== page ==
The “Mother of Lamaze,” Elizabeth Bing, has died at the age of 100. As a pioneer of the natural childbirth movement, Bing promoted breathing exercises and relaxation techniques to ease the pain of labor without the use of medication.
— PBS NewsHour (@NewsHour) May 17, 2015
The Lamaze method was developed in 1951 by a French Doctor named Fernand Lamaze. The natural childbirth technique, which was first observed in Russia, combines breathing exercises, childbirth classes, emotional support, and relaxation techniques.
— TorontoStar (@TorontoStar) May 18, 2015
In the 1950s, the method was specifically unique, as it encouraged fathers to participate in the childbirth process.
Lamaze.org reports the technique was popularized in the United States by Marjorie Karmel and Elizabeth Bing. As they were impressed with the success of Dr. Lamaze’s method, the women founded Lamaze International in 1960.
The non-profit organization provides assistance and support to expecting mothers and their partners. Karmel and Bing specifically strived to “help simplify the birth process with a natural approach that helps alleviate fears and manage pain.”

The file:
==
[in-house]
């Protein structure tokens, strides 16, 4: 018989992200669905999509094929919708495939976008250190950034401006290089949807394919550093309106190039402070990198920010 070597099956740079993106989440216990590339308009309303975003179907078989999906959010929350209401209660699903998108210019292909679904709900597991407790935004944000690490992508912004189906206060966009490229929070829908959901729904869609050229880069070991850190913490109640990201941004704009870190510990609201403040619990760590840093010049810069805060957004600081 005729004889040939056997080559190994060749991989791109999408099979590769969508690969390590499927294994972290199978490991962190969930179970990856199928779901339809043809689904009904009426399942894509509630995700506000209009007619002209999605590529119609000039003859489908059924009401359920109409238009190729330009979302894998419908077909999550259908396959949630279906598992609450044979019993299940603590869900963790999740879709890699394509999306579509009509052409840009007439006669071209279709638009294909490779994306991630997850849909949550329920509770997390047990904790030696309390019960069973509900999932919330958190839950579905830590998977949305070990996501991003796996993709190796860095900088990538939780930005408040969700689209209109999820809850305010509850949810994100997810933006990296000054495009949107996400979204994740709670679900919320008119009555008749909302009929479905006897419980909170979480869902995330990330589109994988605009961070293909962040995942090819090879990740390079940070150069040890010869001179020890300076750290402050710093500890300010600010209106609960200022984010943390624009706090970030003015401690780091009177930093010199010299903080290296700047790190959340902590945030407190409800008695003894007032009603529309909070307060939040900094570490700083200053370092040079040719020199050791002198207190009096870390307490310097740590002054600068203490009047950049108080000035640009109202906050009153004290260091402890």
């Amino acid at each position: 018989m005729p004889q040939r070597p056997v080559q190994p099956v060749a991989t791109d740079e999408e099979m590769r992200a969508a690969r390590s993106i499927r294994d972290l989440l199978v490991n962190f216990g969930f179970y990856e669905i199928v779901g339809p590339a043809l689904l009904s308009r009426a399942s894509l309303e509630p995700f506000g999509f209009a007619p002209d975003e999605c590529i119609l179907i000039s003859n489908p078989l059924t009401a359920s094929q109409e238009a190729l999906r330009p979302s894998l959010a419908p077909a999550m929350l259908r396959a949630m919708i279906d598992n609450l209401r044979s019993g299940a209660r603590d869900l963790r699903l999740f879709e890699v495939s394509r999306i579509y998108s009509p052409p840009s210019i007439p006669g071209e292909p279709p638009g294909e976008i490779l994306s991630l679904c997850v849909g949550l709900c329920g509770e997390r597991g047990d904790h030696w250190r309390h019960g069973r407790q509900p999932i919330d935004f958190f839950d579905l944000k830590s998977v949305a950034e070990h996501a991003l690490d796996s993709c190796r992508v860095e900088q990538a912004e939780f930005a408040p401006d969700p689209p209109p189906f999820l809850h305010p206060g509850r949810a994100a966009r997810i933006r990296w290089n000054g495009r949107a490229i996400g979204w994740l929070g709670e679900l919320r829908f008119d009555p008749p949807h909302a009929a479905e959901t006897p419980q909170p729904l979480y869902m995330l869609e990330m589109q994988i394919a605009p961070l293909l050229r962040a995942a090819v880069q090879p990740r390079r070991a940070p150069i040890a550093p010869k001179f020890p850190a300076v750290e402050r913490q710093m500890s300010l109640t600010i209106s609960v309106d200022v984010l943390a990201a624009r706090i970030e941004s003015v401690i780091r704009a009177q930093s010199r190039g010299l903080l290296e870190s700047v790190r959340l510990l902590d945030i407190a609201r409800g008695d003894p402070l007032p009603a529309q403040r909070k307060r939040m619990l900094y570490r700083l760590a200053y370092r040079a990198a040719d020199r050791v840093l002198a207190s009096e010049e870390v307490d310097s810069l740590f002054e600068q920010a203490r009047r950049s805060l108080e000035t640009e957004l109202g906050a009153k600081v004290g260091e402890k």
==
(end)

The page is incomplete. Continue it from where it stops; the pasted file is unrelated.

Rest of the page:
The organization suggests six practices to promote a positive and healthy childbirth experience.
- Letting labor begin naturally, without the aid of medication
- Moving around or walking to help labor proceed naturally
- Having a birth partner for emotional support
- Avoiding unnecessary medication or medical intervention
- Giving birth in a natural position
- Keeping the newborn infant with the mother, and encouraging breastfeeding
Although she was eventually called The Mother of Lamaze, Bing said the technique took a while to catch on in the United States.
“Acceptance did not come overnight. I remember well how I was told that, surely, this was all a fad, that women would soon forget and that ideas as strange as encouraging a woman to be awake and aware while giving birth were beyond all rational thinking.”
Indeed, the Lamaze method and natural childbirth have become so popular it is difficult to imagine a time when women preferred to be semi-conscious and fathers preferred to wait in separate room.
Although the Mother of Lamaze has died, her contributions to the natural childbirth movement will not soon be forgotten.
Interestingly, Elizabeth Bing was quite humble about her involvement in promoting the technique. As reported by the New York Times, Bing said she “never thought of [herself] as someone with a legacy of any kind.” Instead, she simply wanted to make “women aware that they have choices” in their childbirth experience.
According to her son Peter, the Mother of Lamaze died peacefully in her Manhattan home.
[Image via Shutterstock]